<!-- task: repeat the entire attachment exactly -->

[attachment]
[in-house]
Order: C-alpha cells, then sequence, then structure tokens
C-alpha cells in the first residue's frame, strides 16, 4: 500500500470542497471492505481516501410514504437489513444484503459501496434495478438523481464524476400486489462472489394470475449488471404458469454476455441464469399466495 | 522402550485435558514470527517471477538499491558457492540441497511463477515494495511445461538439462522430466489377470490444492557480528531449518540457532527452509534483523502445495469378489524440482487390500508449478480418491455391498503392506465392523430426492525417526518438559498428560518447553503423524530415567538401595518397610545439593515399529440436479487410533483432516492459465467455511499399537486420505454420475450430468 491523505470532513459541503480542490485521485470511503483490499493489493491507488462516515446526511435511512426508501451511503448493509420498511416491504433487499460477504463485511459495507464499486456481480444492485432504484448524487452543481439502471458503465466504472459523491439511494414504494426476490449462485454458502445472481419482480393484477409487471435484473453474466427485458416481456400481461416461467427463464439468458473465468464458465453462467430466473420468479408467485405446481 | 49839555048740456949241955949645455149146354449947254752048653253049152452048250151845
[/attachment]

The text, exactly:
[in-house]
Order: C-alpha cells, then sequence, then structure tokens
C-alpha cells in the first residue's frame, strides 16, 4: 500500500470542497471492505481516501410514504437489513444484503459501496434495478438523481464524476400486489462472489394470475449488471404458469454476455441464469399466495 | 522402550485435558514470527517471477538499491558457492540441497511463477515494495511445461538439462522430466489377470490444492557480528531449518540457532527452509534483523502445495469378489524440482487390500508449478480418491455391498503392506465392523430426492525417526518438559498428560518447553503423524530415567538401595518397610545439593515399529440436479487410533483432516492459465467455511499399537486420505454420475450430468 491523505470532513459541503480542490485521485470511503483490499493489493491507488462516515446526511435511512426508501451511503448493509420498511416491504433487499460477504463485511459495507464499486456481480444492485432504484448524487452543481439502471458503465466504472459523491439511494414504494426476490449462485454458502445472481419482480393484477409487471435484473453474466427485458416481456400481461416461467427463464439468458473465468464458465453462467430466473420468479408467485405446481 | 49839555048740456949241955949645455149146354449947254752048653253049152452048250151845